Attorney-General Michaelia Cash has succeeded where her predecessor Christian Porter failed.
Today she will take her twice-revised religious discrimination bill to the government party room for approval.
Senator Cash is confident she has walked the fine line between guaranteeing the freedom of religious believers to discriminate in their beliefs against Australians who are not heterosexuals and the rights of these Australians.
The whole exercise is fraught because any idea that freedom of religion does not already exist in Australia is absurd, and all sides of politics in Canberra know it.
A sure-fire indication that this is the case is the length of time it has taken for Scott Morrison to deliver on a promise he first made in December 2018 to establish a Religious Discrimination Act and appoint a Religious Freedom Commissioner within the Human Rights Commission.
In the meantime, religious schools have hired and fired who they will and the 10 per cent of Australians who regularly worship have until the COVID-19 pandemic intervened done so without hindrance.
Oh, and there is one other promise Mr Morrison made in the heat of the Wentworth byelection in October 2018 to introduce a bill within weeks to prevent private schools from expelling students because of their sexual orientation.
No more has been heard of it.
Though the Ruddock Review recommended highly qualified protocols to discourage such expulsions, so far this has not been taken up.
The genesis of all this concern about religious freedom and human rights was the overwhelming support Australians gave to marriage equality in the September 2017 plebiscite.
The religious right, particularly the Australian Christian Lobby and its supporters in the Liberal and National parties, so spooked then prime minister Malcolm Turnbull that he set up the Ruddock inquiry into the ramifications for churches of this clear expression of mainstream acceptance of the rights of lesbian, gay, bisexual, transgender, intersex and queer/questioning (LGBTIQ) Australians.
Boiled down it means the ACL and other religious leaders wanted cast-iron guarantees that they could discriminate against these Australians with impunity.
The replacement of Mr Turnbull as prime minister by Scott Morrison, who abstained from the parliamentary vote rather than support the 55 per cent yes vote in his electorate of Cook, gave the conservatives new heart.
But he has met fierce pushback from within the government and even today there is no guarantee that Senator Cash’s efforts will be waved through without intense scrutiny.
One of the proponents of the successful marriage equality bill, veteran Liberal backbencher Warren Entsch tells me he doesn’t feel comfortable allowing any group to discriminate against minorities.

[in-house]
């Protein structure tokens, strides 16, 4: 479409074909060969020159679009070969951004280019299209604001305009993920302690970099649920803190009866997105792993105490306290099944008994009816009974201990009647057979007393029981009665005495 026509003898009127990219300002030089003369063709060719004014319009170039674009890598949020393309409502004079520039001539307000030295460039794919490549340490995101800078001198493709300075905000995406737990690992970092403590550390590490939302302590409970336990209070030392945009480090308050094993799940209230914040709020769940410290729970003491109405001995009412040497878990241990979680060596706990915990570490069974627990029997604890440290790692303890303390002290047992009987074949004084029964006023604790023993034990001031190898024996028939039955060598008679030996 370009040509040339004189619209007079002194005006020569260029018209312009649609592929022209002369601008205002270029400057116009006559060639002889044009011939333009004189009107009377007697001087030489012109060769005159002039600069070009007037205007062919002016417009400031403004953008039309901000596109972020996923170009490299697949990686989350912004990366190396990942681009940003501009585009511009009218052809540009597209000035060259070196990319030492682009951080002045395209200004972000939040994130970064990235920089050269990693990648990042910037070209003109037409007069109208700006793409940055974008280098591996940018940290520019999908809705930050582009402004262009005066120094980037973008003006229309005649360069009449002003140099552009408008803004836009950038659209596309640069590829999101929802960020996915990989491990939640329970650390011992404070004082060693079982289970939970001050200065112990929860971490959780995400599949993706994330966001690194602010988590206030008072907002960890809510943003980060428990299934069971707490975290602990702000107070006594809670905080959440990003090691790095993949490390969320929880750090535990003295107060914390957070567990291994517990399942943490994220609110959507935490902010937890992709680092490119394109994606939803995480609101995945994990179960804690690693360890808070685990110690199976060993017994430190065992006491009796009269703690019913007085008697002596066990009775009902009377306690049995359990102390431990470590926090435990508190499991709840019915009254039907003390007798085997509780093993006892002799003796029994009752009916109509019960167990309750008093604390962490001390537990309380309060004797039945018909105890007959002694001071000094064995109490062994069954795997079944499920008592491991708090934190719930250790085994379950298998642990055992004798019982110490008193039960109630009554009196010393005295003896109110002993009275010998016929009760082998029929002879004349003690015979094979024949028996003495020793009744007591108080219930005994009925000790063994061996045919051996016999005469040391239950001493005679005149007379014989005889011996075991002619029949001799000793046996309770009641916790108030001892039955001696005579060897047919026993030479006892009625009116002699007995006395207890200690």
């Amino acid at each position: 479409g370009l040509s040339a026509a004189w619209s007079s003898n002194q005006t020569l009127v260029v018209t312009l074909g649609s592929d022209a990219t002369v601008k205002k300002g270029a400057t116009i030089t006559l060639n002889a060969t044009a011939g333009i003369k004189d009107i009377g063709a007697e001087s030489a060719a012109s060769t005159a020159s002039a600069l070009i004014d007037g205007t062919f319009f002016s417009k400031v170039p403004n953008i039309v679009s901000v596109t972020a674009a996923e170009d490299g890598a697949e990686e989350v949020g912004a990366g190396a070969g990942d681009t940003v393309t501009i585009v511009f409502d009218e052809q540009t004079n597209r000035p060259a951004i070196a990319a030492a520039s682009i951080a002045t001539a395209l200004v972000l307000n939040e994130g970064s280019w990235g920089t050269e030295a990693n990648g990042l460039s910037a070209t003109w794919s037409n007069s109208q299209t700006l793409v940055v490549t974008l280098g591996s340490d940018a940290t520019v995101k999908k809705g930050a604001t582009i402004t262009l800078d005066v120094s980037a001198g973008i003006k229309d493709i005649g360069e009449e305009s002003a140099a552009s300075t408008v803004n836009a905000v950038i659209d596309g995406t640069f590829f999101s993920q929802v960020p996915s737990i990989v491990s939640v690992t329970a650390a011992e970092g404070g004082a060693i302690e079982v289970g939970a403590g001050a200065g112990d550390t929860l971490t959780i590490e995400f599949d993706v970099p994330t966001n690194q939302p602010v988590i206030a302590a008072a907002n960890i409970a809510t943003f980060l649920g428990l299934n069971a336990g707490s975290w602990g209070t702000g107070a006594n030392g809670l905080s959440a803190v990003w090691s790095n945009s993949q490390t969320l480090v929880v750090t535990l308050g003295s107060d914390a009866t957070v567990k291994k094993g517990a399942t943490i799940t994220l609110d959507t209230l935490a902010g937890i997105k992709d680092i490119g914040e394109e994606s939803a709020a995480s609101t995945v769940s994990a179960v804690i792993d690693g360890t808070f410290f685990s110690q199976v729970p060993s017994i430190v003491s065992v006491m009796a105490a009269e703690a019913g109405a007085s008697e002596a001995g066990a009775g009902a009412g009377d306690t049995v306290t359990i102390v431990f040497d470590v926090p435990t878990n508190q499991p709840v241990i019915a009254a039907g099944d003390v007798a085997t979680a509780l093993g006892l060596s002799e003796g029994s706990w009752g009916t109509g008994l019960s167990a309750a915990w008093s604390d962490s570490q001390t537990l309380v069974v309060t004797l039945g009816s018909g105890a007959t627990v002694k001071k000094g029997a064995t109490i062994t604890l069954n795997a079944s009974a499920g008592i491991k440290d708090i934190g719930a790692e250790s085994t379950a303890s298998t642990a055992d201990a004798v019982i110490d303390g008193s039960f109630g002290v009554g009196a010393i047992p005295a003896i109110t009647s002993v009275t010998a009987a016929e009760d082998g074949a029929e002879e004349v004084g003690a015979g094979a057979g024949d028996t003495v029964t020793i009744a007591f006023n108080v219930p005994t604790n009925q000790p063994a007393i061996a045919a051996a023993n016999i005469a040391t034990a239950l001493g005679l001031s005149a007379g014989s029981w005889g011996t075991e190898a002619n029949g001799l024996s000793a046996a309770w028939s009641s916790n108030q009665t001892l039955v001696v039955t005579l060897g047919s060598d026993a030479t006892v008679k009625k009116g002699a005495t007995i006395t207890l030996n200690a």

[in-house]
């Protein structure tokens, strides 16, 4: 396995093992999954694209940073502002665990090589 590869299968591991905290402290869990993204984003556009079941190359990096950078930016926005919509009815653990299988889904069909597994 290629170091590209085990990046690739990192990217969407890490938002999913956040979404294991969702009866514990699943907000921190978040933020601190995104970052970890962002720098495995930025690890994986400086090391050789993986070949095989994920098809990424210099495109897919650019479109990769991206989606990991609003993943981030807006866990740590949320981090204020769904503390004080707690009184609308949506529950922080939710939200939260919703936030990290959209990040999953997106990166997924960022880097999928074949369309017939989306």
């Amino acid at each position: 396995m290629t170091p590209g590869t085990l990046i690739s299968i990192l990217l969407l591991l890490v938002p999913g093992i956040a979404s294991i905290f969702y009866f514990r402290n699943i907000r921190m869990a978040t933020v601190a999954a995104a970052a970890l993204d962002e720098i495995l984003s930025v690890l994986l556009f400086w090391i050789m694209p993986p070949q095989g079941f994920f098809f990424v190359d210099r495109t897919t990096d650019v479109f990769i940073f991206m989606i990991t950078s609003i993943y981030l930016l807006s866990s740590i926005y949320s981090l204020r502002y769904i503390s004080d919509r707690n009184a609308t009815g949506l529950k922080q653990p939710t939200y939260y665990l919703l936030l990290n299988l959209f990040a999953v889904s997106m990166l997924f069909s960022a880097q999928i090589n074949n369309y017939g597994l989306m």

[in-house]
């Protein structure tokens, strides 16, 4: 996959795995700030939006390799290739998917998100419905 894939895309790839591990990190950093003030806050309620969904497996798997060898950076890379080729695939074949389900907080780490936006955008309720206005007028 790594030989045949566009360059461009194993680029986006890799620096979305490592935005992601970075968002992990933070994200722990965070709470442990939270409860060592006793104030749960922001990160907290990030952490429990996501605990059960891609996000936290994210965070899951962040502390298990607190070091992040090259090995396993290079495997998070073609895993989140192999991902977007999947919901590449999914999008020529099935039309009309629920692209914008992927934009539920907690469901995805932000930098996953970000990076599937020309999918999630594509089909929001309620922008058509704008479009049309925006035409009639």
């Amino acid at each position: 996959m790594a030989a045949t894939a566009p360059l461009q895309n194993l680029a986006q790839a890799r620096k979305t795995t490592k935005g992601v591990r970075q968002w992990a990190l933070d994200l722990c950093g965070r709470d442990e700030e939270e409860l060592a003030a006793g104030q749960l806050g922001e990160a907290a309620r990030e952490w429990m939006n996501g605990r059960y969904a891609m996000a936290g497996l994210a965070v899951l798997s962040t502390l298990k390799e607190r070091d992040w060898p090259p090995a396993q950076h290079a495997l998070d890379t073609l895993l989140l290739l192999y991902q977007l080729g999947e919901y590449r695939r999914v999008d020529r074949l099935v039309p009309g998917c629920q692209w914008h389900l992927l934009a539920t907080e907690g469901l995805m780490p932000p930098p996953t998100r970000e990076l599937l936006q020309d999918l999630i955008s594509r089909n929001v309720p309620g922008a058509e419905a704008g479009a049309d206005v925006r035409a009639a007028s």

There are real fears that the hard-won delegitimising of homophobia could be reversed.
Mr Ensch is adamant “that’s not going to be allowed to happen”.
There is a fair bit of support for Mr Entsch’s view in the party room that the bill should be sent off to a Senate committee for vetting.
Another Liberal MP Russell Broadbent, who voted no in 2017 but is sympathetic to Senator Cash’s solution, is similarly wary of “unintended consequences”.
If the Attorney-General is proud of her work, she has been mighty shy about it.
It wasn’t until Sunday night that she showed the bill to Labor’s Mark Dreyfus. Others who have been briefed were not allowed to see the legislation.
Melbourne’s Catholic Archbishop Peter Comensoli is keen for a bipartisan bill to pass the Parliament and there are strong indications Labor is not looking for a fight on the issue.
However, some Labor hardheads are convinced if the Prime Minister could weaponise the issue by painting the Opposition as being anti-religion he would.
Labor MPs, particularly in Western Sydney, believe this contributed to swings against them at the last election.
But if we take the politics out, it’s hard to disagree with David Marr in The Guardian who baldly states that the religious discrimination bill is “designed to let the churches be nasty: Nasty to children, to employees of the faiths and nasty in the pulpit”.
There is one pulpit where this charge does not apply: The one occupied by Jesuit priest and lawyer Frank Brennan.
Father Brennan was on Philip Ruddock’s expert panel and told his congregation last Sunday that Catholics are entitled to conduct their institutions consistent with Church teaching “but not in a manner which discriminates adversely against those of a different sexual orientation”.
He says, “we should treat them in the same manner as those of a heterosexual orientation”.
The priest/lawyer says a simple statement in a Bill of Rights, similar to New Zealand’s, recognising freedom of religion is all that’s needed.
He says the current lack of such an arrangement leaves the perception seized on by Marr that “religious folk are always engaged in special pleading wanting to discriminate adversely against others”.
Paul Bongiorno AM is a veteran of the Canberra Press Gallery, with 40 years’ experience covering Australian politics